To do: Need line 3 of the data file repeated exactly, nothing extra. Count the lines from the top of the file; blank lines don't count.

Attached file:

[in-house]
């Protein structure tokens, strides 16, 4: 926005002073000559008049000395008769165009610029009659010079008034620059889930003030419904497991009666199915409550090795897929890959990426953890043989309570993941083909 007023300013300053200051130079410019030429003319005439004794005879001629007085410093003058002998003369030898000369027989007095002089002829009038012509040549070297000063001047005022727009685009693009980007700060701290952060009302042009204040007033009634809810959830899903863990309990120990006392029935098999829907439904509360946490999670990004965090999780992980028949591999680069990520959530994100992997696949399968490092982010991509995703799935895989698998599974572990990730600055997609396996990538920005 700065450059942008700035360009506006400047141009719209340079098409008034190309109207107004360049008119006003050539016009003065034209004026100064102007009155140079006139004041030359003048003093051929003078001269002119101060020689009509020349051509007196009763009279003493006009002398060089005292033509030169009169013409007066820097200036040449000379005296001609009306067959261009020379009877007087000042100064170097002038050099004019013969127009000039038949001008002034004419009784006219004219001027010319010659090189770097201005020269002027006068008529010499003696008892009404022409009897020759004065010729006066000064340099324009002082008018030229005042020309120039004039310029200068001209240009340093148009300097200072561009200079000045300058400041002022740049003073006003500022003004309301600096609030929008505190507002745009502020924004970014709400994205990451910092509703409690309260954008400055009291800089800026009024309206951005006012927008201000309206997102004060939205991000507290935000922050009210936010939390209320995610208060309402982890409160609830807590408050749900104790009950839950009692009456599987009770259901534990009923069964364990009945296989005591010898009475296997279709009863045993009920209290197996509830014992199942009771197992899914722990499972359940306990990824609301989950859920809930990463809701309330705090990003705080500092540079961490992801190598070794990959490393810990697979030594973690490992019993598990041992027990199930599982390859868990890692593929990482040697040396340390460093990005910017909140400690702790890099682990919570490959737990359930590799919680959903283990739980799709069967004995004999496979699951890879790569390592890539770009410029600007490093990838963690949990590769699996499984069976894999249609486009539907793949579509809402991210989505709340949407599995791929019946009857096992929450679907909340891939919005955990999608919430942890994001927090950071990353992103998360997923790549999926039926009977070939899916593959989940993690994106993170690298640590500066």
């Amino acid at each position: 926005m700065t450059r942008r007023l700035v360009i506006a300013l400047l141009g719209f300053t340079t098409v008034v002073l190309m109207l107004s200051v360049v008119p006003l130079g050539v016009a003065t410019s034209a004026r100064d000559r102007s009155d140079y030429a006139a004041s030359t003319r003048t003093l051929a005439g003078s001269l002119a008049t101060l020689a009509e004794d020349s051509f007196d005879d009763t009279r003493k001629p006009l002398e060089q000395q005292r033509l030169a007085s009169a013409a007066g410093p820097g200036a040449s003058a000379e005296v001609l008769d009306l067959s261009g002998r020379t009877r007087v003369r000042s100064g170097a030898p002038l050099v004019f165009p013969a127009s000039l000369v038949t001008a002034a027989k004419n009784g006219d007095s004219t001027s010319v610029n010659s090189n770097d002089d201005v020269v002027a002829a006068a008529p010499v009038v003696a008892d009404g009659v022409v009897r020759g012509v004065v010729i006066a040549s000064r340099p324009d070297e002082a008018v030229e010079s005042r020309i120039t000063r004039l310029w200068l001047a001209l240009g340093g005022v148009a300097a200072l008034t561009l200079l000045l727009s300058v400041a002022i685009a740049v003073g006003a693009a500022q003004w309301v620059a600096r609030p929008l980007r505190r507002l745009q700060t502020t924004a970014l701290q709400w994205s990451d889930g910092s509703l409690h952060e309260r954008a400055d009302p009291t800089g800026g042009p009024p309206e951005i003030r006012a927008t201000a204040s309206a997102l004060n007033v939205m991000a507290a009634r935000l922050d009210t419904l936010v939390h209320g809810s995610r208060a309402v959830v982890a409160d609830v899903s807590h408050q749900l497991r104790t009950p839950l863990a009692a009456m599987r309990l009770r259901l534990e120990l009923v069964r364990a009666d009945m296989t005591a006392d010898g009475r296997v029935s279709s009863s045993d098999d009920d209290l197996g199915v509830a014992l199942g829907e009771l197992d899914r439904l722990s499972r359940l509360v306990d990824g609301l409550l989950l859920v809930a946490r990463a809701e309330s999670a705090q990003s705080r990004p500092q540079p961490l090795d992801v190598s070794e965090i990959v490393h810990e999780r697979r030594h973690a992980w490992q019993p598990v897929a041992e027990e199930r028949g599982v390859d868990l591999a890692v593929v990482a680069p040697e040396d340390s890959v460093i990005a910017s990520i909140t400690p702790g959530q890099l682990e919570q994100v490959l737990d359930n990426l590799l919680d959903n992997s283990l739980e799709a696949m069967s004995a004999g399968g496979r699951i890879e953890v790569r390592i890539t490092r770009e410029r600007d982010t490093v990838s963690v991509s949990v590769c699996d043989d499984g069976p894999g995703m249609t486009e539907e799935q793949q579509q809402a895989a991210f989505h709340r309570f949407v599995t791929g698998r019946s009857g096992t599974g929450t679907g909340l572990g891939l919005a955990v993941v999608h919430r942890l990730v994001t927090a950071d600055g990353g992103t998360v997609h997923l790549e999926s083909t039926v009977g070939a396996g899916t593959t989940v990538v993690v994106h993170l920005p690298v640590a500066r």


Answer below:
């Amino acid at each position: 926005m700065t450059r942008r007023l700035v360009i506006a300013l400047l141009g719209f300053t340079t098409v008034v002073l190309m109207l107004s200051v360049v008119p006003l130079g050539v016009a003065t410019s034209a004026r100064d000559r102007s009155d140079y030429a006139a004041s030359t003319r003048t003093l051929a005439g003078s001269l002119a008049t101060l020689a009509e004794d020349s051509f007196d005879d009763t009279r003493k001629p006009l002398e060089q000395q005292r033509l030169a007085s009169a013409a007066g410093p820097g200036a040449s003058a000379e005296v001609l008769d009306l067959s261009g002998r020379t009877r007087v003369r000042s100064g170097a030898p002038l050099v004019f165009p013969a127009s000039l000369v038949t001008a002034a027989k004419n009784g006219d007095s004219t001027s010319v610029n010659s090189n770097d002089d201005v020269v002027a002829a006068a008529p010499v009038v003696a008892d009404g009659v022409v009897r020759g012509v004065v010729i006066a040549s000064r340099p324009d070297e002082a008018v030229e010079s005042r020309i120039t000063r004039l310029w200068l001047a001209l240009g340093g005022v148009a300097a200072l008034t561009l200079l000045l727009s300058v400041a002022i685009a740049v003073g006003a693009a500022q003004w309301v620059a600096r609030p929008l980007r505190r507002l745009q700060t502020t924004a970014l701290q709400w994205s990451d889930g910092s509703l409690h952060e309260r954008a400055d009302p009291t800089g800026g042009p009024p309206e951005i003030r006012a927008t201000a204040s309206a997102l004060n007033v939205m991000a507290a009634r935000l922050d009210t419904l936010v939390h209320g809810s995610r208060a309402v959830v982890a409160d609830v899903s807590h408050q749900l497991r104790t009950p839950l863990a009692a009456m599987r309990l009770r259901l534990e120990l009923v069964r364990a009666d009945m296989t005591a006392d010898g009475r296997v029935s279709s009863s045993d098999d009920d209290l197996g199915v509830a014992l199942g829907e009771l197992d899914r439904l722990s499972r359940l509360v306990d990824g609301l409550l989950l859920v809930a946490r990463a809701e309330s999670a705090q990003s705080r990004p500092q540079p961490l090795d992801v190598s070794e965090i990959v490393h810990e999780r697979r030594h973690a992980w490992q019993p598990v897929a041992e027990e199930r028949g599982v390859d868990l591999a890692v593929v990482a680069p040697e040396d340390s890959v460093i990005a910017s990520i909140t400690p702790g959530q890099l682990e919570q994100v490959l737990d359930n990426l590799l919680d959903n992997s283990l739980e799709a696949m069967s004995a004999g399968g496979r699951i890879e953890v790569r390592i890539t490092r770009e410029r600007d982010t490093v990838s963690v991509s949990v590769c699996d043989d499984g069976p894999g995703m249609t486009e539907e799935q793949q579509q809402a895989a991210f989505h709340r309570f949407v599995t791929g698998r019946s009857g096992t599974g929450t679907g909340l572990g891939l919005a955990v993941v999608h919430r942890l990730v994001t927090a950071d600055g990353g992103t998360v997609h997923l790549e999926s083909t039926v009977g070939a396996g899916t593959t989940v990538v993690v994106h993170l920005p690298v640590a500066r």